Washington Wizards 2007 vs. 2015: Brendan Haywood vs. Marcin Gortat


We’ve all heard of the conversations comparing the old Gilbert Arenas led Washington Wizards teams to the most recent John Wall led squads.

Over the next few weeks, we’ll be writing about the 2006-2007 Wizards team (41-41 record) and how they match up against the 2014-2015 Wizards team (46-36 record).

Part one: Comparing Beal and Stevenson

Part two: Comparing Nene and Jamison

Part three: Comparing Butler and Porter

Next up, the centers…

Brendan Haywood, 2007 season averages: 6.6 PTS, 6.2 TRB, 1.1 BLK, .56 FG%, 22.6 minutes

Marcin Gortat, 2015 season averages: 12.2 PTS, 8.7 TRB, 1.3 BLK, .57 FG%, 30 minutes

If you look at the list of big men the Washington Wizards had throughout the past few years, it can get quite sad.

The list of once promising bigs includes JaVale McGee, Andray Blatche and Jan Vesely. We could go further back and list wayyyy more, but you should get the point after reading those three names.

To put it bluntly, Brendan Haywood, Emeka Okafor and Marcin Gortat are probably the only starting caliber centers the team has had in the past decade.

None of those players are franchise talents, but Gortat is undoubtedly the best of the bunch.

Neither Haywood nor Okafor were offensive threats. Instead, they made their money on the opposite end of the floor.

If you look at those numbers listed above, I think it’s pretty clear that Gortat has a significant edge over Haywood. And in this case, the simple numbers are telling the truth.

With Caron Butler, Antawn Jamison, and of course, Gilbert Arenas on the roster, the 2007 Wizards rarely ran any plays for their starting center. Etan Thomas played a key role off the bench as well, as he averaged roughly 6 points and 6 rebounds off the bench.

All of those factors made Haywood a forgotten offensive option.

In that single season, Haywood attempted less than 5 shots per game. To compare, Marcin Gortat shot the ball nearly 10 times per game this past season — nearly doubling the total of Haywood.

Haywood was a slow, defensive-oriented big man, which is the opposite of what Gortat has been since he joined the Wizards a few seasons ago.

I tried to think of a big man that resembles Haywood in today’s NBA and the only player I could think of is Roy Hibbert.

Here are the numbers, per-36 minutes, of Haywood during the ’07 season and Hibbert’s All-Star season in 2014:

1Brendan Haywood2006-072777491740.558.5484.
2Roy Hibbert2013-142781812409.439.7703.

Provided by Basketball-Reference.com: View Original Table

Neither player would be great in today’s league, hence why the Indiana Pacers gave up their former All-Star big man to the Los Angeles Lakers for essentially free.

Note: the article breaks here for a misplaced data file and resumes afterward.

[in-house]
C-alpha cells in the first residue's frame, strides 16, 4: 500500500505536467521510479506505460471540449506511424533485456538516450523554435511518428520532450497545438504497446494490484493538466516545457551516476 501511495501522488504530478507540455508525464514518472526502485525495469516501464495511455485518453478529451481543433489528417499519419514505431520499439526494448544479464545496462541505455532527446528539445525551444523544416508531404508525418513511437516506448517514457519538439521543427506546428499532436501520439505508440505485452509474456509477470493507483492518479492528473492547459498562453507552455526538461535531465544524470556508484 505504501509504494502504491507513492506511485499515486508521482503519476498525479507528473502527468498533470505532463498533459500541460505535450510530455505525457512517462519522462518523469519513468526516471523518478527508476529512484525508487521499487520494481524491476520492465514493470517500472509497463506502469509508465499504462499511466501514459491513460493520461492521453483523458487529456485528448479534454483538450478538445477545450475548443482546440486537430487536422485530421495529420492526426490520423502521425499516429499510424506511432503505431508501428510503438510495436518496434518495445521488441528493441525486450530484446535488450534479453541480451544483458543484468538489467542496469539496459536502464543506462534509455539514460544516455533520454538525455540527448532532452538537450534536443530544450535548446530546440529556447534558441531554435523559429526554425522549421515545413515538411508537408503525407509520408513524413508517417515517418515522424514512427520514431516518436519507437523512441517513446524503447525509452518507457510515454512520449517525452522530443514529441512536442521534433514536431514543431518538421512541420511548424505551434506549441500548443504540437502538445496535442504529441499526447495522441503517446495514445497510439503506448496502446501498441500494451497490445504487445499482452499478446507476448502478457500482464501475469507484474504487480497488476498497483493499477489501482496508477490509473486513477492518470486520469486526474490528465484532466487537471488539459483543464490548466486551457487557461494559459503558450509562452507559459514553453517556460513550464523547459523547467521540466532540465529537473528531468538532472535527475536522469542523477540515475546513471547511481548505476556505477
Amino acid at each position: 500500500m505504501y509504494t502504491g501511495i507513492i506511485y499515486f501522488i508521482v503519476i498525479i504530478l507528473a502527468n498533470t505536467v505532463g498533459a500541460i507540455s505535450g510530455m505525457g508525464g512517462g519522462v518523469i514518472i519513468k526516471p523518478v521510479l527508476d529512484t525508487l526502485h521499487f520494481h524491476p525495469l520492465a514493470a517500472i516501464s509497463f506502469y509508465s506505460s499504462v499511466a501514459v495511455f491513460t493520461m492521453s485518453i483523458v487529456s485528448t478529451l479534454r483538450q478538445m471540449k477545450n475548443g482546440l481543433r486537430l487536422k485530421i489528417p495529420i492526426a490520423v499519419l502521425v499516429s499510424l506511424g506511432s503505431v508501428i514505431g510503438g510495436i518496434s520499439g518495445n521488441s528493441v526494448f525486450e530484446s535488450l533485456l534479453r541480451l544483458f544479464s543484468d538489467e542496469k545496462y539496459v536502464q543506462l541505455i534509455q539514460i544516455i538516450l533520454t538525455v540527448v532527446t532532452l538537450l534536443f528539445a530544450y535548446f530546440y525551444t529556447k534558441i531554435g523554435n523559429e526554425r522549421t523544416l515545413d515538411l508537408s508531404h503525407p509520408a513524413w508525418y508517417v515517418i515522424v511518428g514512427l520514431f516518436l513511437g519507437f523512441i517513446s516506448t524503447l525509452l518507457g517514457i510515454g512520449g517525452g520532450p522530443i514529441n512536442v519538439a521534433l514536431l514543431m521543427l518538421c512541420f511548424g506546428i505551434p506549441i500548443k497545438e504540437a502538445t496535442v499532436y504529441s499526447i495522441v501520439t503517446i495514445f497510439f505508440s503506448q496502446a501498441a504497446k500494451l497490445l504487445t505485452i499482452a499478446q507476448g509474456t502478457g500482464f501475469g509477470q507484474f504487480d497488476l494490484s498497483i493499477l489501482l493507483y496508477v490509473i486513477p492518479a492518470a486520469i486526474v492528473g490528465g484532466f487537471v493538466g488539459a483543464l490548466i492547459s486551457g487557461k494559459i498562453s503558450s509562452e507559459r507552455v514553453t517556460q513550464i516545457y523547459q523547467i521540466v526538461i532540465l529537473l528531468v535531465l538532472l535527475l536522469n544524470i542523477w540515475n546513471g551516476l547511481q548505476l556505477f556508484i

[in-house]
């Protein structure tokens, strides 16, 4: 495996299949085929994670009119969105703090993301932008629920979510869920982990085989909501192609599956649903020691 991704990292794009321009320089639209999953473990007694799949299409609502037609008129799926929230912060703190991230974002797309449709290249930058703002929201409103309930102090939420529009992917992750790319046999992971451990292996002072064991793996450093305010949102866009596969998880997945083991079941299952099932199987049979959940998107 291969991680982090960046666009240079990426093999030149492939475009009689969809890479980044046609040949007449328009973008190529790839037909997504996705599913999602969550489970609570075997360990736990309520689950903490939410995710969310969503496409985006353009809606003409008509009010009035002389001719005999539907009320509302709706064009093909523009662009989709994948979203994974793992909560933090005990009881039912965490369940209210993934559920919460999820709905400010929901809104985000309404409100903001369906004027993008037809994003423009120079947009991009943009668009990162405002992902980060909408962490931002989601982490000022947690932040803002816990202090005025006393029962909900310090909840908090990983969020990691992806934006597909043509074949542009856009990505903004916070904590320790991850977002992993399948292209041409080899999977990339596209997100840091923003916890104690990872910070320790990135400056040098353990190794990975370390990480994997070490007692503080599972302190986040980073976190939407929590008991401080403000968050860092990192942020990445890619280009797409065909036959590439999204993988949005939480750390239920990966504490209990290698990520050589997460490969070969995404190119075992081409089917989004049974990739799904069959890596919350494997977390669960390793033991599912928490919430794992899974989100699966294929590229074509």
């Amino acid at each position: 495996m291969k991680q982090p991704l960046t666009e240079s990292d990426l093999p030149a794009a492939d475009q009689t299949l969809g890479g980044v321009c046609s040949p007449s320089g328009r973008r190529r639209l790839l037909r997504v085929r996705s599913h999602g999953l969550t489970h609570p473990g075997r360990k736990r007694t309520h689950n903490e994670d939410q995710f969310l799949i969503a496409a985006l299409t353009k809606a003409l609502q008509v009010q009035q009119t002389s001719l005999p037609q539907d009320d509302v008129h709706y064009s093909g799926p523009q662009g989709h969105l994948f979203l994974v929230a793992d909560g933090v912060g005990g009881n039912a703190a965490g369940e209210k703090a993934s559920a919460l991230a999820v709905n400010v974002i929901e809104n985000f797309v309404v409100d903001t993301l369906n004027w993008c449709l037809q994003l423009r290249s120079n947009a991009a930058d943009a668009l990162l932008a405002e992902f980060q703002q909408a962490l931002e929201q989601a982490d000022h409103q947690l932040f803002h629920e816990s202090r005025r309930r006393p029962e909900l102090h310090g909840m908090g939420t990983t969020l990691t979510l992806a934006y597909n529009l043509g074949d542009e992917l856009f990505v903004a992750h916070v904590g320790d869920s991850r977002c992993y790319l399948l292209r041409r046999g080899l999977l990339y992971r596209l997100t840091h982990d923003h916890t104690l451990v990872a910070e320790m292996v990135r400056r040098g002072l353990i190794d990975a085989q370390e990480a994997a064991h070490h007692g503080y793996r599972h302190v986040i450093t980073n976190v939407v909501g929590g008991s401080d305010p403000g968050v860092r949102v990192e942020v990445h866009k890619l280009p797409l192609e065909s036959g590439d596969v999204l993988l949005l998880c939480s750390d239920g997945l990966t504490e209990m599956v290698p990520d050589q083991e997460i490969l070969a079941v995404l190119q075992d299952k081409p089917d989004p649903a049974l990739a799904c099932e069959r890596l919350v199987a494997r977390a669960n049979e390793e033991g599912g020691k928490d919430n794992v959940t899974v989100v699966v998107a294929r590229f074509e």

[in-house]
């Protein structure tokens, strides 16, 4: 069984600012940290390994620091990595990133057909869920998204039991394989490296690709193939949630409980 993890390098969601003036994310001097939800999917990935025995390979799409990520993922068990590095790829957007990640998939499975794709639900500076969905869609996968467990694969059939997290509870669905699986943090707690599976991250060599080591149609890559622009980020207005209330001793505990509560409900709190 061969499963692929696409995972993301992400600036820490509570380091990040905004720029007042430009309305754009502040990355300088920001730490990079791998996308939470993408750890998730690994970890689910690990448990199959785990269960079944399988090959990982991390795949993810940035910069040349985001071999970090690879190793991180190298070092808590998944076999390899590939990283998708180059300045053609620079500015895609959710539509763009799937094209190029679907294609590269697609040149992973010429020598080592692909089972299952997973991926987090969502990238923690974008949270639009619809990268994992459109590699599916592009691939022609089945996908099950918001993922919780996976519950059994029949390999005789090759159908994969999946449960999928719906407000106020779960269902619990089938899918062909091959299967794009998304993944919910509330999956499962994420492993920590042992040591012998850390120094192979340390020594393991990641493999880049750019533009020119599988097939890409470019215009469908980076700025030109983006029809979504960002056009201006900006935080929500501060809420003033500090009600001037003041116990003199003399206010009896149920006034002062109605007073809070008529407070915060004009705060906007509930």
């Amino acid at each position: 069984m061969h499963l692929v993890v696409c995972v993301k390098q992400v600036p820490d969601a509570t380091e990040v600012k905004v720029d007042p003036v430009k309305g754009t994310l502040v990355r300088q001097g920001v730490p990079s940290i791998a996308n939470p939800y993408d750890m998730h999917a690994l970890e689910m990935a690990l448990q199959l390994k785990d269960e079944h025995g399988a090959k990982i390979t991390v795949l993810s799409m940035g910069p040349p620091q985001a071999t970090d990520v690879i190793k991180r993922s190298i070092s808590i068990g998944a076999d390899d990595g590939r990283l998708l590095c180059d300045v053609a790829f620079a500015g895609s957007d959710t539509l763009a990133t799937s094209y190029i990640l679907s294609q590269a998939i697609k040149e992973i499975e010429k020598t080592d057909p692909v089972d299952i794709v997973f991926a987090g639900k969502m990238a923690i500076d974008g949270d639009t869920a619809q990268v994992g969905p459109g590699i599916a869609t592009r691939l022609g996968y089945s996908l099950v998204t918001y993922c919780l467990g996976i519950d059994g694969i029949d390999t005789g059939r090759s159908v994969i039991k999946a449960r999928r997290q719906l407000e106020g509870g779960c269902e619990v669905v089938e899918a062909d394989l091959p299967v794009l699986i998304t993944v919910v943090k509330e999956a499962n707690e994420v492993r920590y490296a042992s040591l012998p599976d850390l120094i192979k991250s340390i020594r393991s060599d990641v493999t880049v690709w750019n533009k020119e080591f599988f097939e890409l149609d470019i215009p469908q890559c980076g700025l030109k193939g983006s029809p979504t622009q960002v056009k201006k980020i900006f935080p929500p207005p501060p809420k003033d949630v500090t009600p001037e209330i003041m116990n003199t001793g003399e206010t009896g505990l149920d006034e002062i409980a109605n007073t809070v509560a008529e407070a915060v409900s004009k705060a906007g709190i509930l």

That, however, doesn’t apply to Marcin Gortat, who’s adapted well to the game.

He’s not the bruising, rim protector that Haywood and Hibbert are, but the Wizards have maintained a top-5 defense since Gortat took over for Okafor a few seasons ago. Along with Nene, Gortat has done a great job of anchoring the Wizards’ defense.

His impact on the offensive end of the floor separates him from players like Haywood and Hibbert, though.

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Gortat is a top pick-and-roll big man in the NBA.

With John Wall running the club, Gortat is a constant threat.

Even when he’s not getting the ball, Gortat is always putting pressure on the defense by making himself available for those passes off screens.

Last year in the playoffs, the Wizards had a tough time finding Gortat in the lanes while diving towards the basket against the Chicago Bulls, but he still put a ton of pressure on Joakim Noah.

That opened up the perimeter for Bradley Beal and Trevor Ariza, which ultimately made the difference in the series.

Gortat gives the perimeter players space to operate. Haywood was never a reliable offensive weapon and never possessed a single move that made him a threat on that end of the floor.

Gortat isn’t someone who’s going to ‘wow’ the opposition with his back to the basket, but his timing on pick-and-rolls isn’t as commended enough.

Despite getting a ton of hate online, especially on Twitter, Gortat is a lot better at catching the ball in traffic than we give him credit for.

As great of a passer as John Wall is, Gortat is still put in tough positions while coming off those screens. He always has the awareness to catch the ball and go straight up with it, even if it doesn’t result in as many dunks as we hope.

Next year, Gortat should become an even greater offensive option.

Washington will continue to play small-ball after having success with it in the playoffs, which should give Wall and Gortat more space to work with inside. Nene often clogged the paint for the Polish Hammer, which makes him ineffective for much of the game.

As weird as this may sound, Gortat is one of the best big men in Washington Wizards history. Haywood was a capable starter for a few seasons in D.C., but his best days are obviously behind him.

This matchup clearly goes to the 2015 Washington Wizards.

Let’s appreciate The Polish Hammer while we still have him. The next time he botches a pass in traffic, just think of JaVale McGee. Things could be a lot worse.

Next: Comparing Otto and Butler: 2007 vs. 2015

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